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  • Writer's pictureThe Mindful Maya

How to "Holiday"

“It’s the mooooost wonderful timmmmme of the yearrrrrr”. It’s also one of the most exhausting, triggering, and challenging times of the year. Our all too familiar anxiety arises when our minds hook themselves onto the thoughts of dreaded dysfunctional family patterns, extreme planning, over-spending, and increased memories that have taken the place of people over the years. Whether it’s Seasonal Affective Disorder (SAD), toxic family members, or loneliness, many of my therapy sessions have taken a sharp turn towards preparation to avoid the potential of winding up in a corner crying, “Dis tew muuuuuuch!” In short, the holidays can be a lot! And yet, oddly enough, it arrives, on time, at the same time each year, and we survive, again….and again. My number one tip towards surviving the holiday season is to “mentally prepare”…


a. Our energy is our power, so it must be protected at all costs! Self-preservation should be at the top of the list, which is nothing more than “protection of oneself from harm.” Whether a self-identified introvert or extrovert, the holiday season often calls for a major exertion of energy that can feel like the life is literally being sucked out of us. Deadlines are approaching, increased travel may be happening, and familial requests might be being made of you. Find yourself a self-care routine that pays close attention to reestablishing your energy and replenishing your mind, body, and soul. This could include opening the blinds before bed at night, so your day starts out with a rush of light, or allowing yourself to step out into the sun for a breath of fresh air. Consider identifying any necessary boundaries you may need to establish between yourself and energy draining entities in your life, while giving yourself permission to say “no”. Whatever it may be, now is the time to think about the set of behaviors that will ensure your ultimate survival.


a. Often, our minds are in a constant place of thinking. Every day, relentless thoughts that may or may not be true, are free to roam around the house of our brain, and open doors that we didn’t even know were there. This creates new, unnecessary rooms that we are now forced to make sense of, and then decide how to respond to. Thinking can be a total energy sucker and buzzkill if you will. The holidays are a wonderful time to consider moving our minds from a place of thinking, into a place of observing. When our minds are observing, rather than thinking, we are simply watching and allowing whatever is happening inside and outside of ourselves. It’s the difference between reacting to a thought or an emotion verses being able to take a step back and consider the appropriate behavioral response. The observing mind is not concerned with judging, analyzing, or interpreting, but basks in simply being present, open, and aware. How does one begin observing? Consider engaging in deep breathing techniques, that allow you to recognize and notice your thoughts and feelings. Google ‘breathing techniques’ to find an abundance of resources. Also, engage in language tips such as “I am experiencing the feeling of frustration” rather than, “I am frustrated”. This creates distance between yourself and your thoughts. Lastly, “rest your eyes” as the old folks say. Literally, close your eyes for a moment, so that you can focus more on becoming aware of what is happening inside your mind and body.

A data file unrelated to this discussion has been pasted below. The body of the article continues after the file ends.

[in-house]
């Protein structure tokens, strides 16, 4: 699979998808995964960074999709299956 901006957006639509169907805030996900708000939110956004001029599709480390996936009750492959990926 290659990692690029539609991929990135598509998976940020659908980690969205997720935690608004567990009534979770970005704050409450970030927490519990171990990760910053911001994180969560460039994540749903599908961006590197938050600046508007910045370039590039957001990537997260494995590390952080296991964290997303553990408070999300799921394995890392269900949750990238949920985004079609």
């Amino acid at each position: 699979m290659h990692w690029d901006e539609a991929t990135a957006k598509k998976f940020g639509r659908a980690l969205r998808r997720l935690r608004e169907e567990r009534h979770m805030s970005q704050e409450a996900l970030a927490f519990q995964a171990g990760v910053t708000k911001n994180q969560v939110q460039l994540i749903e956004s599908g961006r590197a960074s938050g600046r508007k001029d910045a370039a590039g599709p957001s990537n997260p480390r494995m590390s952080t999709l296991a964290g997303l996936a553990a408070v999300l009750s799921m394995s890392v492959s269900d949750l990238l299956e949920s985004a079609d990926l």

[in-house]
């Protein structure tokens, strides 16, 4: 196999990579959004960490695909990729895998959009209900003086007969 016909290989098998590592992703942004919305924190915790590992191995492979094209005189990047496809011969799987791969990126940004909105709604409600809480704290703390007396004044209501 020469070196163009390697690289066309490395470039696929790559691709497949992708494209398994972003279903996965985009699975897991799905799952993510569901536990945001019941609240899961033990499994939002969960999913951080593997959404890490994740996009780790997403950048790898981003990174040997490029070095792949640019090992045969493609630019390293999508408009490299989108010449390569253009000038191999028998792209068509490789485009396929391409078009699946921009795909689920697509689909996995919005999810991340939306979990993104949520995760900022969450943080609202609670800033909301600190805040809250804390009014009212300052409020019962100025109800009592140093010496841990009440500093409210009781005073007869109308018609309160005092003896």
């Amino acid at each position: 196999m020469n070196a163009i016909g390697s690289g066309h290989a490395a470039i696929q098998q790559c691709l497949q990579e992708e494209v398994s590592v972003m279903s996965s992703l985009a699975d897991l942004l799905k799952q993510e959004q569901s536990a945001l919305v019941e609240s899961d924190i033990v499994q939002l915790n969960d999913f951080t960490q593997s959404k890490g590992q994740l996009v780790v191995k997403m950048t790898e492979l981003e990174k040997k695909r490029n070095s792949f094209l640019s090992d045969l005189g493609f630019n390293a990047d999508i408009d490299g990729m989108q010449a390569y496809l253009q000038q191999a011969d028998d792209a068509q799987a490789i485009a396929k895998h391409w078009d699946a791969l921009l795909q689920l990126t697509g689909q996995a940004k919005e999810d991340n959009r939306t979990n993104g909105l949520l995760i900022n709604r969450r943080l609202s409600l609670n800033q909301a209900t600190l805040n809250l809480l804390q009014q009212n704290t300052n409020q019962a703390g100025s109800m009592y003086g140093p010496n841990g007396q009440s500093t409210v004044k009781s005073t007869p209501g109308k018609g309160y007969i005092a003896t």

a. Gratitude is a mindfulness practice that helps increase our focus towards the positive parts of our life experiences. As chaotic and downright ridiculous as the holiday season can be, it is hailed as “the most wonderful time of the year” for a reason. I instantly think of the family I only get to see during the holidays and get excited about the anticipated “cutting up” with my cousins. Thoughts of my father’s mac and cheese, and the undying smell of my mother’s stuffing make me smile. The joy I feel in hearing Nat King Cole sing about “chestnuts roasting on an open fire”, and the guilt free personal time from work are things to be honored and appreciated. The fact is that the holiday season is both distressing AND delightful. Family is funny, crazy, AND cool. And for all our burdens there are ALSO a herd of blessings that somehow become overshadowed by the madness. This year think about sending a random “grati-text” to a friend or family member just saying you appreciate them. Each time something goes “wrong” find even the littlest thing that went “right” and let out a chuckle about it. Consider how you can intentionally offer appreciation and thankfulness for all that you do have this year.

The holidays are here folks, and there is absolutely nothing you can do about it. I challenge you to relinquish the control you never actually had and enjoy the ride. Protect your energy at all cost by being extra intentional about your self-care. Give yourself permission to stop thinking and let yourself observe the holiday reel like it’s a box-office movie. And of course, offer grave gratitude for this time and the gift of being able to utilize our greatest freedoms….to enjoy others and to choose our attitude.

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